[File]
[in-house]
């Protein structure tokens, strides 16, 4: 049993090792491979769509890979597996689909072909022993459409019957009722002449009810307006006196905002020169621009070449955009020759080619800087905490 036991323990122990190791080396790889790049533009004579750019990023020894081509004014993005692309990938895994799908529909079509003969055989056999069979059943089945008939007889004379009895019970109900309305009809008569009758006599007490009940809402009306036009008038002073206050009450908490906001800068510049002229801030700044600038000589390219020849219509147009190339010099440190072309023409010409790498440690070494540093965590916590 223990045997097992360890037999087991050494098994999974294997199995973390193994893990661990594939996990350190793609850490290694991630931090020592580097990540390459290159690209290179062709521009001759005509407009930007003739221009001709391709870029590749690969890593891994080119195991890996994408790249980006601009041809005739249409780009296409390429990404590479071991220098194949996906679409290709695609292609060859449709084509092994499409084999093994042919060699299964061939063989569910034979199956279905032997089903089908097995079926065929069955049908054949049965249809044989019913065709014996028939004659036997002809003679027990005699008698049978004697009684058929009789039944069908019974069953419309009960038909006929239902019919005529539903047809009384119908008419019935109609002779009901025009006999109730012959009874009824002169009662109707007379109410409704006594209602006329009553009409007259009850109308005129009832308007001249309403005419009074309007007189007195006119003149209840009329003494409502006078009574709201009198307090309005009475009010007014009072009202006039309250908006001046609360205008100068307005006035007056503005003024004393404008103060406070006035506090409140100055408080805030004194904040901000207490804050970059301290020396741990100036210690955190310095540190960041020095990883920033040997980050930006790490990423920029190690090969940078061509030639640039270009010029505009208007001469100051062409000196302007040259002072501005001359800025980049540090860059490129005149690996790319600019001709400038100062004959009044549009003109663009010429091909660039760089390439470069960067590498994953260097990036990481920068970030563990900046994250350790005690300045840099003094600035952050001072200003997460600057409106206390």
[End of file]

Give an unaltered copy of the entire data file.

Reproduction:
[in-house]
């Protein structure tokens, strides 16, 4: 049993090792491979769509890979597996689909072909022993459409019957009722002449009810307006006196905002020169621009070449955009020759080619800087905490 036991323990122990190791080396790889790049533009004579750019990023020894081509004014993005692309990938895994799908529909079509003969055989056999069979059943089945008939007889004379009895019970109900309305009809008569009758006599007490009940809402009306036009008038002073206050009450908490906001800068510049002229801030700044600038000589390219020849219509147009190339010099440190072309023409010409790498440690070494540093965590916590 223990045997097992360890037999087991050494098994999974294997199995973390193994893990661990594939996990350190793609850490290694991630931090020592580097990540390459290159690209290179062709521009001759005509407009930007003739221009001709391709870029590749690969890593891994080119195991890996994408790249980006601009041809005739249409780009296409390429990404590479071991220098194949996906679409290709695609292609060859449709084509092994499409084999093994042919060699299964061939063989569910034979199956279905032997089903089908097995079926065929069955049908054949049965249809044989019913065709014996028939004659036997002809003679027990005699008698049978004697009684058929009789039944069908019974069953419309009960038909006929239902019919005529539903047809009384119908008419019935109609002779009901025009006999109730012959009874009824002169009662109707007379109410409704006594209602006329009553009409007259009850109308005129009832308007001249309403005419009074309007007189007195006119003149209840009329003494409502006078009574709201009198307090309005009475009010007014009072009202006039309250908006001046609360205008100068307005006035007056503005003024004393404008103060406070006035506090409140100055408080805030004194904040901000207490804050970059301290020396741990100036210690955190310095540190960041020095990883920033040997980050930006790490990423920029190690090969940078061509030639640039270009010029505009208007001469100051062409000196302007040259002072501005001359800025980049540090860059490129005149690996790319600019001709400038100062004959009044549009003109663009010429091909660039760089390439470069960067590498994953260097990036990481920068970030563990900046994250350790005690300045840099003094600035952050001072200003997460600057409106206390």